“In the first place irony is a double-standard or two-story phenomenon. In the second place there is constantly a few form of opposition that may take the form of contradiction, incongruity, or incompatibility. In the third instance, there is in irony an element of ‘innocence.'”
On the grounds of the above definition, we differentiate two fundamental kinds of irony i.e.
verbal irony and situational irony.
A verbal irony involves what one does not mean. When in response to a foolish idea, we say, “what a great idea!” Such word is an example of it is a verbal irony.
A situational irony takes place when, for example, a man is laugh quietly at the misfortune of the other even when the same misfortune, in total ignorance, is befalling him.
Uses of Irony
Just like every other figure of speech, Irony carries and instills extra meanings to an event.
Ironical statements and situations in literature build up readers’ interest.
Irony makes a work of literature more fascinating and forces the readers to make use of their imagination and figure out the fundamental meanings of the texts.
What is more, real life is full of ironical expressions and situations. For that reason, the use of irony brings a work of literature closer to the life.
Disney movies are full of irony. Below are a few of them:
Snow White’s Apple – Snow White and the Seven Dwarves
The apple that puts Snow White into a deep sleep is dramatic irony, due to the fact that the audience knows that the Wicked Stepmother cursed the apple, but Snow White does not know.
Remy – Ratatouille
The very thought of having a Rat in a kitchen is disgusting to a number of people, therefore Disney is making an ironic movie about a rat that immediately happens to be a master chef makes it one of the most ironic movies of all.
Mufasa’s Death – The Lion King
All through the whole movie, Simba loiters around the Savannah and thinks that he is the direct cause of Mufasa’s death, when in reality Scar, who is currently looking after him, is the one who killed Mufasa.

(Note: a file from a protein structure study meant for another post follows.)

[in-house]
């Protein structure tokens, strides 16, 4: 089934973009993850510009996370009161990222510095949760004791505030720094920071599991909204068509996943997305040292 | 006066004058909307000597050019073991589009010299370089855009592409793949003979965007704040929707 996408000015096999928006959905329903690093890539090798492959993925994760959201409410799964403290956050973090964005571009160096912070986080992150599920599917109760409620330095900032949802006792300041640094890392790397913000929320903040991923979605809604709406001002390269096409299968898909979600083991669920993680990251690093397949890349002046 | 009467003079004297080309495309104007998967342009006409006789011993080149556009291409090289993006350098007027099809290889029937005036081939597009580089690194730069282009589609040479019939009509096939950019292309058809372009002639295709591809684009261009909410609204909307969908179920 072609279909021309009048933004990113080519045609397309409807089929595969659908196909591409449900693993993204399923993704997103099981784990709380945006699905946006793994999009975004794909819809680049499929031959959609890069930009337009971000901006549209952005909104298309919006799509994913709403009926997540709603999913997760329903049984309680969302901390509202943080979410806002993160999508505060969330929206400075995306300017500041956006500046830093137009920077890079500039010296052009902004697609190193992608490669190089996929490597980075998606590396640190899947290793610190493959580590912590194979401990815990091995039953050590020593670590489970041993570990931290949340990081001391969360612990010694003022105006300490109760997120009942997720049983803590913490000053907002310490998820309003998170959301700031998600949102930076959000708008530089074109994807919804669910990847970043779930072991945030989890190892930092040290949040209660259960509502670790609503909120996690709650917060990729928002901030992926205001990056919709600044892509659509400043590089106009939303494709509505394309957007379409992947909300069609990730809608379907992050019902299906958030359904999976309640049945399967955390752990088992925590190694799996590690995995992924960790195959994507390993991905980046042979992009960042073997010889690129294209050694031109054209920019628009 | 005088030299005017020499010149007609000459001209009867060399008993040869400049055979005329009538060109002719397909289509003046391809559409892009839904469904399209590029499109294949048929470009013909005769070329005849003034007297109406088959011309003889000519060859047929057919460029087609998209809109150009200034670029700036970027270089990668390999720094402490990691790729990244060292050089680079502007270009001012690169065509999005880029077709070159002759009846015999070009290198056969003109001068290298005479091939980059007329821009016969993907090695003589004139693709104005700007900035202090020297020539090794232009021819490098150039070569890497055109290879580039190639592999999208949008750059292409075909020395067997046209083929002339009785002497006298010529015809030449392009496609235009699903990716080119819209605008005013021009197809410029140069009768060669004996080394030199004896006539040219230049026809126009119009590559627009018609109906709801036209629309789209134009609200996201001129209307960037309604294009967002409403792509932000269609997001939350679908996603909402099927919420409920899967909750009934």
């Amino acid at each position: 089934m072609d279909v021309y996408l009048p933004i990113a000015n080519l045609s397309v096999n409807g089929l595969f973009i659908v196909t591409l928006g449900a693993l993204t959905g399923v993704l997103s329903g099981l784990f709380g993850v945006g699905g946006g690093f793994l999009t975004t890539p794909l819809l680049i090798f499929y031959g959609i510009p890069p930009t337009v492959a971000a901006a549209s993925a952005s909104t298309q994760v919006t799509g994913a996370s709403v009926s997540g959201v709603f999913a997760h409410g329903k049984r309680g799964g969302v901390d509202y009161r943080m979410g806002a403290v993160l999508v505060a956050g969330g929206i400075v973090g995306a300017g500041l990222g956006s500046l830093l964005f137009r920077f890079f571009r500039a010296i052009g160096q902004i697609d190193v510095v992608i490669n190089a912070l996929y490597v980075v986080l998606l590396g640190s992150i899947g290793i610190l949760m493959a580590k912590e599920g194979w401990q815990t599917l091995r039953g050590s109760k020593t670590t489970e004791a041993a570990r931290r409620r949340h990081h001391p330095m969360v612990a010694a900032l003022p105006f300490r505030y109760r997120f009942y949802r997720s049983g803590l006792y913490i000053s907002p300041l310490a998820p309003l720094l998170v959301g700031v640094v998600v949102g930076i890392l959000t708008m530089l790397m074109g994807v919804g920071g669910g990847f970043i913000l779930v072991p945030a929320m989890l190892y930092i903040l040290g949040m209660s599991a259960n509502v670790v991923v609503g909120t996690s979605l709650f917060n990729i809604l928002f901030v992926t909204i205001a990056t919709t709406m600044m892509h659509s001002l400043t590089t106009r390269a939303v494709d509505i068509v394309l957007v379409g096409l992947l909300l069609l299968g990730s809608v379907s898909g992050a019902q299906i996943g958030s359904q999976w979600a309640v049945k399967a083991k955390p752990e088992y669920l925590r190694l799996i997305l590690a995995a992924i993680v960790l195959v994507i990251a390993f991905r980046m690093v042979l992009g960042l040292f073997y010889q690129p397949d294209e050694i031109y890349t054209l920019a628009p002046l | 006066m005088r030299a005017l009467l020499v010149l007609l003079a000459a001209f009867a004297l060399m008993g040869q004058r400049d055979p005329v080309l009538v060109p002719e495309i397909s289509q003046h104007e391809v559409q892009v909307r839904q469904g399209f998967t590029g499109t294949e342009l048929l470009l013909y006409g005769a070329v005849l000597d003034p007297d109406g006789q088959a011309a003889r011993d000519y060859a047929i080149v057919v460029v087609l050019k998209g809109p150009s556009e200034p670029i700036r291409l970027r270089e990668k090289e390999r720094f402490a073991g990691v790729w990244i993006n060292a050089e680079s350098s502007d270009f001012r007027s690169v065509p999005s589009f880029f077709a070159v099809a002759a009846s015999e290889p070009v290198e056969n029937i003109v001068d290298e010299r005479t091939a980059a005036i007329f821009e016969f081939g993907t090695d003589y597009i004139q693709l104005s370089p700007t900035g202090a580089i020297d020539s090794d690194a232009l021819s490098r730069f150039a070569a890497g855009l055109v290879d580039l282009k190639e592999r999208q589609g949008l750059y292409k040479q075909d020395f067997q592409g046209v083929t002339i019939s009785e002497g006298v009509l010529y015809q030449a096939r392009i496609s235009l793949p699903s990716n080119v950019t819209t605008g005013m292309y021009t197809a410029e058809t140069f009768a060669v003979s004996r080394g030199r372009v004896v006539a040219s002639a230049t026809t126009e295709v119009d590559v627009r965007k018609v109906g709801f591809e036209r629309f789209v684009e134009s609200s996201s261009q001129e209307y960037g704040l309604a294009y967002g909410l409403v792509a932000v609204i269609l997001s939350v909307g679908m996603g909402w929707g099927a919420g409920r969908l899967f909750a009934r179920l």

The whole plot of the movie is very ironic. Monster’s Inc. is a company run by monsters, their job being to frighten children, when in actual fact they are the ones that are all the time afraid of the children.
Hercules and the Magic Potion – Hercules
Another instance of dramatic irony is where Hercules does not drink every last drop of the magic potion, whereas the audience and his sidekicks are aware. Hades then took him too lightly, and Hercules is able to win.
Numerous Fish – Finding Nemo
Finding Nemo best illustrates its irony in its characters. There’s the very unfunny clownfish, the carnivorous shark support group, and one of the funniest, the pelican being friends with the fish.
Aladdin’s Wish to Be Rich – Aladdin
Aladdin had three wishes from the Genie, and one of them was to be a Prince: which meant have the riches of the land.
He wanted to be rich so that he could marry the Princess, Jasmine.
However, Jasmine was actually repulsed by his riches and did NOT want to marry him.
Mr. Incredible – The Incredibles
There are quite a few in this movie: Mr. Incredible (a superhero) gets sued for saving a person attempting suicide. He also goes through a midlife crisis in the movie, but Superheroes don’t have ages.
Belle and Gaston – Beauty and the Beast
I just don’t deserve you!
In the movie, Gaston wants to marry Belle, but she says that she doesn’t deserve him. In reality, the audience knows that he is the one that does not deserve her.
Sally and McQueen – Cars
I mean if you want to stay at the dirty impound.
That’s – that’s fine.
You know, I understand you criminal types.
No, no, no, no. That’s OK. Yeah, The Cozy Cone.
It’s newly refurbished.
Ha-ha. Yeah, it’s like a clever little twist.
The motel’s made out of caution cones, when of course,
Cars usually try to avoid, now we’re gonna stay in them.
Ha-ha. That’s funny.
The above part about Sally and McQueen is one of the most brilliant moments in Disney irony: Sally and McQueen are in love with each other, yet they very rude to each other.